Message #18 Posted by db(martinez,california) on 30 June 2003, 1:20 a.m.,
in response to message #17 by Dave Shaffer

That was fascinating Dave, both in content and the way you explained it. So much so that i saved it to read again.

Yes you can do most anything you might want to do in earthmoving using gps but: 1)the cost of making a terrain model still makes a cutoff point where many jobs are too small or too busy to warrent it. 2)The software knows to say raise or lower the tool on your cat but it doesn't know which way it wants to push the material or what to do with varying types(soil/mud/rock). It will eventually. Just as 95% of the art and science has gone out of "the art and science" of surveying, due to overcomputerization, i'm sure that someday all the thinking will go out of sculpting the earth.

I am also sure that automation will not get it done better or faster than experienced people could do it with the eye and hand and brain. Let me use surveyors as an example again because they are 10 or so years ahead in using the same technology. All that the field computers and data collectors which you see surveyors with now days have done is make it so people that can't do math can be surveyors. It is that way it is too much of the time now, both in my union and the non-union area. At least my union still gives classes in math, some of the old methods, and the theory behind what we are doing.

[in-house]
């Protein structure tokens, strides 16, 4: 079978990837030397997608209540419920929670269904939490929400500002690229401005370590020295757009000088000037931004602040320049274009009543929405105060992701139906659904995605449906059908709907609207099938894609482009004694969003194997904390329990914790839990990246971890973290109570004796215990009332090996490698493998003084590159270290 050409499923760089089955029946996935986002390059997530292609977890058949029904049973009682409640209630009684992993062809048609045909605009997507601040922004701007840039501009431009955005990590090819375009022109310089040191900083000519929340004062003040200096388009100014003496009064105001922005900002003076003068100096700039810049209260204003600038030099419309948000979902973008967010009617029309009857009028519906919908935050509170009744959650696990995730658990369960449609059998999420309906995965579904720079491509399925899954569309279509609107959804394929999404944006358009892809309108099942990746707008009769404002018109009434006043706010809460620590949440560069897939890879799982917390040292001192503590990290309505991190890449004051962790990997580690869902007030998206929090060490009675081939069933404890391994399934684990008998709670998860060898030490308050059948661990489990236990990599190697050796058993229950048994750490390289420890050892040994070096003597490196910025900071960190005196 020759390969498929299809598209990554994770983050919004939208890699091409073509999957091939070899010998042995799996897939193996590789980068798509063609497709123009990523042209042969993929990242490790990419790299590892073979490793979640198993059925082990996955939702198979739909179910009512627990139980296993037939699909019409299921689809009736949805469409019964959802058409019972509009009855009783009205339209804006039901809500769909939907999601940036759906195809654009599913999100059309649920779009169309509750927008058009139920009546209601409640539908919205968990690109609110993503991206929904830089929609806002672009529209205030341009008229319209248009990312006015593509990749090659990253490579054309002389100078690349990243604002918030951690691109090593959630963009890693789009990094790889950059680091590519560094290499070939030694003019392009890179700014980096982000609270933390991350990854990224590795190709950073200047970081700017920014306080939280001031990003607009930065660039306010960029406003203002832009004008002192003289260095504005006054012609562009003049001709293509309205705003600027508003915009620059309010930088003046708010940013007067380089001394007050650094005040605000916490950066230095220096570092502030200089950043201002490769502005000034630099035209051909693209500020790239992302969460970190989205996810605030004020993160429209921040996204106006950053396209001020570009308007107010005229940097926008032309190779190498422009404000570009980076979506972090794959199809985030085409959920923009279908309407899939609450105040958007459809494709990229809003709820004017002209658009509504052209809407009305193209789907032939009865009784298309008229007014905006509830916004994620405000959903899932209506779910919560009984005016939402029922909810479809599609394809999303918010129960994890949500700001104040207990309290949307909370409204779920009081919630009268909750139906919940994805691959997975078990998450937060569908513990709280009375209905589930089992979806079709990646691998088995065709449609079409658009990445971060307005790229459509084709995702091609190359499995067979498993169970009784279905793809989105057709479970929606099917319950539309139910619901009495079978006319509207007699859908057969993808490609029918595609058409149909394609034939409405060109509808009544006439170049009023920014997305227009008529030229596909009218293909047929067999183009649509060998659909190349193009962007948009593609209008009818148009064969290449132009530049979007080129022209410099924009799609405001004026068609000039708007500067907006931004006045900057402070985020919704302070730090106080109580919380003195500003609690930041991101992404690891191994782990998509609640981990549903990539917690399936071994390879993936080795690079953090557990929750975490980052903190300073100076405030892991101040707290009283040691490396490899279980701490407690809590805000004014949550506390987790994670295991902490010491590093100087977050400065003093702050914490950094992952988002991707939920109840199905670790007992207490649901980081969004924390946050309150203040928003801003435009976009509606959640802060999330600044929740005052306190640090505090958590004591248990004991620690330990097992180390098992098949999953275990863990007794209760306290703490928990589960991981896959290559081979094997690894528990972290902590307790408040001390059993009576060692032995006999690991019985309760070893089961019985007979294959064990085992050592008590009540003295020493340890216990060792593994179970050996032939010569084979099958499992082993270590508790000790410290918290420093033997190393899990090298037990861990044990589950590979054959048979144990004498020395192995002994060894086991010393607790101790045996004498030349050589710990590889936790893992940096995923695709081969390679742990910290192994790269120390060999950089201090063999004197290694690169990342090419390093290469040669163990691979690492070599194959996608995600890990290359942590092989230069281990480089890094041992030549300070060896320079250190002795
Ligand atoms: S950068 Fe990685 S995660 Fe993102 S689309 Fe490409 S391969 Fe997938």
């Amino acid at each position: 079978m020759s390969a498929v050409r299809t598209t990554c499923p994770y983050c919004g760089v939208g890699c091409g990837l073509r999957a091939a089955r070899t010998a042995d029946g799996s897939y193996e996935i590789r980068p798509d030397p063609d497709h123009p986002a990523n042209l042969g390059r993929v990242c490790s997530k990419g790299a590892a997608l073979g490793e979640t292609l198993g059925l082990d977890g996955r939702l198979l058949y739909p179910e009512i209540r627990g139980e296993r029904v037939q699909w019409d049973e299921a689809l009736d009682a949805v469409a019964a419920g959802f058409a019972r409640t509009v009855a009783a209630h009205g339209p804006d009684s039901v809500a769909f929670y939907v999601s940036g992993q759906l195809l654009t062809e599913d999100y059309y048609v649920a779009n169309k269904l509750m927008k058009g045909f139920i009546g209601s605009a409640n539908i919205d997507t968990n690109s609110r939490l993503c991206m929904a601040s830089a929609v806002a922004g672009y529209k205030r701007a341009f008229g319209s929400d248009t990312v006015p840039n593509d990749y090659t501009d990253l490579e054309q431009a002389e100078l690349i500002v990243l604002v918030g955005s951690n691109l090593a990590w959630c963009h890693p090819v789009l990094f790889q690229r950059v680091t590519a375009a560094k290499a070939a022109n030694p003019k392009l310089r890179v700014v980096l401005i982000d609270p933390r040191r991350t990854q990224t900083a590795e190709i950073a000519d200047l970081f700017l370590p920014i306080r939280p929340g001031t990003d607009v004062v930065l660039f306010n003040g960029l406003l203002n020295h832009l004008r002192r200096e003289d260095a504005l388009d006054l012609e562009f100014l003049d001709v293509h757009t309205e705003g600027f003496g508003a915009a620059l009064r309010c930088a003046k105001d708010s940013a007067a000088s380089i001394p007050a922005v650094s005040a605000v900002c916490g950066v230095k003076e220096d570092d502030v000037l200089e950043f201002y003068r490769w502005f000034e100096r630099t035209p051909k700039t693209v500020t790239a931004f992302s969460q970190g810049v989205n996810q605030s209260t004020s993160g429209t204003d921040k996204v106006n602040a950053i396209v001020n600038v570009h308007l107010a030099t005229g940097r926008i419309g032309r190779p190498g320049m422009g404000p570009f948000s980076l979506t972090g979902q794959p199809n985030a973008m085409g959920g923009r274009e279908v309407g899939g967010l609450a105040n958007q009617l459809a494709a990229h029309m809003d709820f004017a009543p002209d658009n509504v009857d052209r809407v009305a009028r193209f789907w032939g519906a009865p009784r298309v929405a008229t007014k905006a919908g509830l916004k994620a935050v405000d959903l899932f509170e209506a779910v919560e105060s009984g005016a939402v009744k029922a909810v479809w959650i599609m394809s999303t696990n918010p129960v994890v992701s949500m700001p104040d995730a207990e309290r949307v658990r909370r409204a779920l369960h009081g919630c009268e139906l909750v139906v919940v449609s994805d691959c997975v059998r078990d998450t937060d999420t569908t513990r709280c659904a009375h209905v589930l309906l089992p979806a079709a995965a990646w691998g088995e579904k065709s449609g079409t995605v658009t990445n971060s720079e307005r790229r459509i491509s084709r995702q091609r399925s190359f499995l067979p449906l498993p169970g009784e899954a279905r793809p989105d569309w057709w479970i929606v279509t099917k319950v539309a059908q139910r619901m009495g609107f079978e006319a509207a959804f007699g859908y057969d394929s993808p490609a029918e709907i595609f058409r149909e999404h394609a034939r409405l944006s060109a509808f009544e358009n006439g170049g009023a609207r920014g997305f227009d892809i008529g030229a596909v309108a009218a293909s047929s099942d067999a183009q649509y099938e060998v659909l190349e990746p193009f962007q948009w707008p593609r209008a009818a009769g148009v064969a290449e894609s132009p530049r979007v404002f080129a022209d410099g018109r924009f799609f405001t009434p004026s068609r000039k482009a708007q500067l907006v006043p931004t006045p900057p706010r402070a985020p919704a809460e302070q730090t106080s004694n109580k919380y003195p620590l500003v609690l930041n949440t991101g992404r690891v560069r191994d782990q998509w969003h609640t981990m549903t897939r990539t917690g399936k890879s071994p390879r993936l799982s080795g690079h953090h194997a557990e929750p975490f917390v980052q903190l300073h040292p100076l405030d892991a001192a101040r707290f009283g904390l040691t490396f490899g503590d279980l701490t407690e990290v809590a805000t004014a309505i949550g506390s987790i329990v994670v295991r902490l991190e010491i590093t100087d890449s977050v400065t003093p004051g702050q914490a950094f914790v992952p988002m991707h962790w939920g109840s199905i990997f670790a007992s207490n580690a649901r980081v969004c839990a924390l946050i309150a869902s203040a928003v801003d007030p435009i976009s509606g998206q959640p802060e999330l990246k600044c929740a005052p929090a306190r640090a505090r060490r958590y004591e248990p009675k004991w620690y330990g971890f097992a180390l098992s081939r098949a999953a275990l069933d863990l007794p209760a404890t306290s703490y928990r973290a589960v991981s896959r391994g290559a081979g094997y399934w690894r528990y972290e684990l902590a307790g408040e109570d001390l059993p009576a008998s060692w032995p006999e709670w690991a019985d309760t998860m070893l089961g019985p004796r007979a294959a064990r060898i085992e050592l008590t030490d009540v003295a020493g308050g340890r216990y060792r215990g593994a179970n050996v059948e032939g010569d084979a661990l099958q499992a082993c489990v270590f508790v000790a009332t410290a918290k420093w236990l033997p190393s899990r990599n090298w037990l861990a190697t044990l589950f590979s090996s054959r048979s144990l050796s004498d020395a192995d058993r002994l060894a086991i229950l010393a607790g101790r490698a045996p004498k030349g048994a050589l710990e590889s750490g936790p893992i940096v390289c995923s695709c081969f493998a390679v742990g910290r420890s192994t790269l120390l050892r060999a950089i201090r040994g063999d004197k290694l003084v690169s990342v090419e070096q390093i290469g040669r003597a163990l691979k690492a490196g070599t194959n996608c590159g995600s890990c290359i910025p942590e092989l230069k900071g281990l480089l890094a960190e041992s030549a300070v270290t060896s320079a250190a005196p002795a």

Please let me give one more observation. When i started surveying in 81 there would be a three man crew; one man calcing, one shooting and one pounding wood. Depending on variables like the correctness of the topo & plan and the number of gun setups plus the amount of control that needed to be done a good crew on a good day could get from 70 to 125 points in the ground. Now a two man crew, a gunner and a chainman, go out with a data collector full of coordinates that it took an office worker most of the day before to generate and check and on a good day they get between 70 and 125 points in the ground.....Unless something goes wrong with all the computer equipment or unless the office calculations got rotated or something. Then sometimes nothing gets done because all too often the people in the field are just what the employer was looking for: button pushers.